Lopez carried his mantra of persistence into the ring, almost doubling his opponent’s output. According to Compubox, Lopez outthrew Lomachenko 659 to 364, landing 148 of those shots, more than any opponent of the Ukrainian legend ever has before.

Lomachenko, meanwhile, landed about as much as the proverbial microphone Wiley described in the first eight rounds. In the moment, television commentators and internet posters surmised that he was simply “downloading information” for a late attack. But after nearly half a fight of downloading, it became evident that if Lomachenko’s modem wasn’t acting up, then perhaps this file was a little too big for his hard drive, because no fighter of his intelligence would enter a fight with a plan to willingly cough up more than half of the available rounds.

If you ask Lopez Sr. what happened however, he’ll tell you it’s exactly what he envisioned. The elder Lopez fancies himself a mystic of sorts, and even wore a NOSTRADAMUS hat on fight night and in his son’s corner. One might think this is a character he’s portraying for promotional purposes if it weren’t how he behaves one hundred per cent of the time, no matter the occasion. In fact, Lopez Sr. literally wore a Teofimo Lopez baseball cap to his son’s wedding.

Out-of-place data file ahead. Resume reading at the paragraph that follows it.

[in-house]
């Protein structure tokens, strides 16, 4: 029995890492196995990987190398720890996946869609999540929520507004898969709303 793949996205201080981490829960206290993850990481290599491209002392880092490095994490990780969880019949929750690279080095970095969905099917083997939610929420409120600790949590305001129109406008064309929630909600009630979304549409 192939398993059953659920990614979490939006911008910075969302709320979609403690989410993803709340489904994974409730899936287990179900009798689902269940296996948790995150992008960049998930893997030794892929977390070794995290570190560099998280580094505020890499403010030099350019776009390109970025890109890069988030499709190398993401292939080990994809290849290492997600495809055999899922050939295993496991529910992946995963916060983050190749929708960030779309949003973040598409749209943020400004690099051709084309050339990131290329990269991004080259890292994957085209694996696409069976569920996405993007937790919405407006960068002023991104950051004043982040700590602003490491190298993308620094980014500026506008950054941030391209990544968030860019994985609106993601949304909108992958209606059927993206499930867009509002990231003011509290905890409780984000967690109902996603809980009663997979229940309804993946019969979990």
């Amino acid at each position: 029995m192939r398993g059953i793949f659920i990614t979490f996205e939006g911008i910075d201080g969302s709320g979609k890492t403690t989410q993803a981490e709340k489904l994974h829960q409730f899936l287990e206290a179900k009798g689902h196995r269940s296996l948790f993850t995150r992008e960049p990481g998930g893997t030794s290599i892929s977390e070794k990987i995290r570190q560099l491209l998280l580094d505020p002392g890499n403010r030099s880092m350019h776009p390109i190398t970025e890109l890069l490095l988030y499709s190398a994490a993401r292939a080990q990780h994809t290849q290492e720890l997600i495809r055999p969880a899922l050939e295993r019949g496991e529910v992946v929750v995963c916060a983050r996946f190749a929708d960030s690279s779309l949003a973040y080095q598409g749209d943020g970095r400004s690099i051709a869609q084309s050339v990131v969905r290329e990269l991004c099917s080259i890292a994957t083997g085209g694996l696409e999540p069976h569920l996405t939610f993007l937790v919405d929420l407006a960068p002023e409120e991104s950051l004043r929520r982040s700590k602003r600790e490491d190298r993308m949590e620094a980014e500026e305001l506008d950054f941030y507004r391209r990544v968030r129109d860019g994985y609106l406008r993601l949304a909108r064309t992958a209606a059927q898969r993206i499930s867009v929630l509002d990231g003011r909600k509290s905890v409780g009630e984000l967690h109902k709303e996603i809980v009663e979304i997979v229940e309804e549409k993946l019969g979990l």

Not only did the fight unfold the way Lopez Sr. claims he saw it going, but it happened because of a secretive method of his own that he and his son follow.

“We've got this thing that we call the pyramid. It's like an angle, you can touch the fighter but he can't touch you,” said Lopez Sr. “It was because of the pyramid. We can hit you but you can't hit us. He couldn't understand that style.”

After the eighth round, Lomachenko did start to pick up the pace, perhaps sensing desperation whether it was being conveyed in his own corner or not. Depending on which judge you ask, he began either winning some of these rounds (Tim Cheatham 116-112, Steve Weisfeld 117-111), or simply making them more entertaining (Julie Lederman 119-110).

This is where Lopez and his father’s vision for the future seemingly differed.